Buzzword of the year – the cloud

Now everyone does programming for ‘the cloud’. That is the ultimate place to be with your ‘app’ (another buzzword) – go visit the cloud. I was once lucky enough to assist to a salesman praise of the cloud. It’s horrific – I love it. The cloud has magic properties – you can do anything, achieve everything, f*** up nothing. Because, well, it’s the cloud.

Now let’s get things straight. The cloud doesn’t exist. It’s a bunch of computers put together. Google does that, Microsoft does that, Amazon does that, everyone does that. No magic – a bunch of computers put together. No superpowers granted – no super-technology. This was done since a lot of time. Now it’s only a bit more ‘public’. Around 1940s some dudes were talking about providing ‘computer power’ to everyone around an entire city and, why not, the world. 1940, no clouds, only dreamers. Now cloud, yet no computing power for everyone, just bullshit. Just some means to collect your data.

And while your information runs away from you  (because, well, it’s in the cloud, why should I be more than an ignorant moron when I have ‘the cloud’) we sit back, relax and enjoy the new buzzword. Because everyone will take some more time from themselves, and the cloud will know them better than anyone. How does that feel? a bunch of machines know you better than you know yourself? But enough cyberpunk.

Anyway, fear the salesmen that throw the cloud at you. It’s not a new concept – it’s merely a name for the same things that happened since a lot of time.

PS: This post is now ‘in the cloud’. It was once in social media. once, it was web 2.0. Once it was HTML. Once it was AJAX. Once it was on the net. Once it was online. My blog just can’t settle, you know?

Comments

Buzzword of the year – the cloud — 11 Comments

  1. Computers do not exist. They're a bunch of electronic components – mostly transistors – put together.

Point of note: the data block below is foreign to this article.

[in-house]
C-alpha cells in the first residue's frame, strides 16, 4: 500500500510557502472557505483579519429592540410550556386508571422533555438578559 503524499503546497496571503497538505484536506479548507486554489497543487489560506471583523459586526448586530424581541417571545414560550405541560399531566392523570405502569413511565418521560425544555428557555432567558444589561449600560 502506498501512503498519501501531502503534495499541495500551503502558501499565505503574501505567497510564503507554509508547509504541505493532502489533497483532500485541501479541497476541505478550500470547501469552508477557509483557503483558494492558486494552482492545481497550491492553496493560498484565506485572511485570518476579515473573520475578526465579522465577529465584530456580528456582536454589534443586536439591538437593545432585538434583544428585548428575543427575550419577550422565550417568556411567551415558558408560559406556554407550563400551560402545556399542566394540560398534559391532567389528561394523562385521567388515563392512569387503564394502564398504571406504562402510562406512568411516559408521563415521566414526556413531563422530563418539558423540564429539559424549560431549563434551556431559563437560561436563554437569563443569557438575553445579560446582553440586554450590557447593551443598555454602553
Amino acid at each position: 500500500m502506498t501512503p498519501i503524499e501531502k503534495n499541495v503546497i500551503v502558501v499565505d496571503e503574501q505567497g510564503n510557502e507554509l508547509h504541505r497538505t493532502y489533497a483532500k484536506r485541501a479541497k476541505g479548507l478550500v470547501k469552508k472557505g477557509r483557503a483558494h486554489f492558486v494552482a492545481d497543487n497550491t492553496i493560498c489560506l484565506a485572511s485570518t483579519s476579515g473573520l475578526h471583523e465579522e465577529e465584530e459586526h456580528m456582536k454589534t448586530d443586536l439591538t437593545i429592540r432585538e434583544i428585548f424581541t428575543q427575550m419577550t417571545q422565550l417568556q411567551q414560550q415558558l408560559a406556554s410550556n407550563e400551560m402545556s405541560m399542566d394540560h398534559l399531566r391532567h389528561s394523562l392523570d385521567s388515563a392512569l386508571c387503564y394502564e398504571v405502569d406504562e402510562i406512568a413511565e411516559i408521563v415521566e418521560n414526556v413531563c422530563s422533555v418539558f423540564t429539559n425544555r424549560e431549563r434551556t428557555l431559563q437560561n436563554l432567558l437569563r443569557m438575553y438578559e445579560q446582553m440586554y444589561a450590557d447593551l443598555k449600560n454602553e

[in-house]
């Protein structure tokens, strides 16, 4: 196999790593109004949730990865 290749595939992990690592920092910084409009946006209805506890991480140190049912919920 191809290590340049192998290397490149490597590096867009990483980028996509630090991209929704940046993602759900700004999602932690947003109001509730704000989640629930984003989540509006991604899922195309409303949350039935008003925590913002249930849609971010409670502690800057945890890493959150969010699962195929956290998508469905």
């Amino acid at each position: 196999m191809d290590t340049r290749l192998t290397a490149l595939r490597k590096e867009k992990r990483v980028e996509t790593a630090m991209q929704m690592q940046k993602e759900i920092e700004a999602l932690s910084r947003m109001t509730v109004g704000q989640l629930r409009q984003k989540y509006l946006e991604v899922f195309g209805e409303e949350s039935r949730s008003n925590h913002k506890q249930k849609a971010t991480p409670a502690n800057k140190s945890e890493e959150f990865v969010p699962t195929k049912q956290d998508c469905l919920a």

2. Computers DO exist. They exist every since I saw my last Z80. They are made up of transistor finely crafted and put together – but they exist. Not only they exist, but they are everywhere around us – from the Tv Set to the phone, from the microwave oven to the washing machine.
    Is that helping you identify more non-existent items? 🙂

  3. I never said you didn't see a Z80, or a microwave oven or an invisible pink unicorn. What I'm saying is that Z80 is just a bunch of electronics put together. The term "computer" was just a buzzword invented by some clever salespeople back when the world was still mostly black and white. I mean come on, we all know computers existed before and they were a bunch of flesh & blood people with thick glasses calculating ballistic trajectories for the military.

    When I talk to my colleagues about these so-called "computers" I always say "You know, those electronic thing-a-magicks that have a programmable CPU and an internal memory and so on". And of course I never use the term AJAX, I just say "You know, that techique that enables JavaScript to initiate HTTP connections back to the server".

    And „the cloud”? Yeah, it's just a lame abstraction of a computer, except that it may run on more computers… or even less than a computer sometimes. But who's ever used the term cloud being used for such abstractions? Well, except for some people who regularly draw the whole Internet as a cloud in diagrams, or my old calculus teacher who had this masochistic ritual of drawing a cloud on the blackboard and declaring: "so this is an R^n space". But of course this doesn't have anything to do with anything and the term was just invented by marketers. I propose that we say: "elastic cluster of (usually virtual) machines sold as a service and charged by the actual resources consumed". That ought to do it…

  4. Well, Mr. Anonymous, I am sad to say you're wrong on the definition of computer. "Computer" is the first name of the computing system, including all the components – sure, the computer term has been applied to so many various things that you cannot count. But it's still the original term that is applied to such system, therefore it's not done to be a buzzword.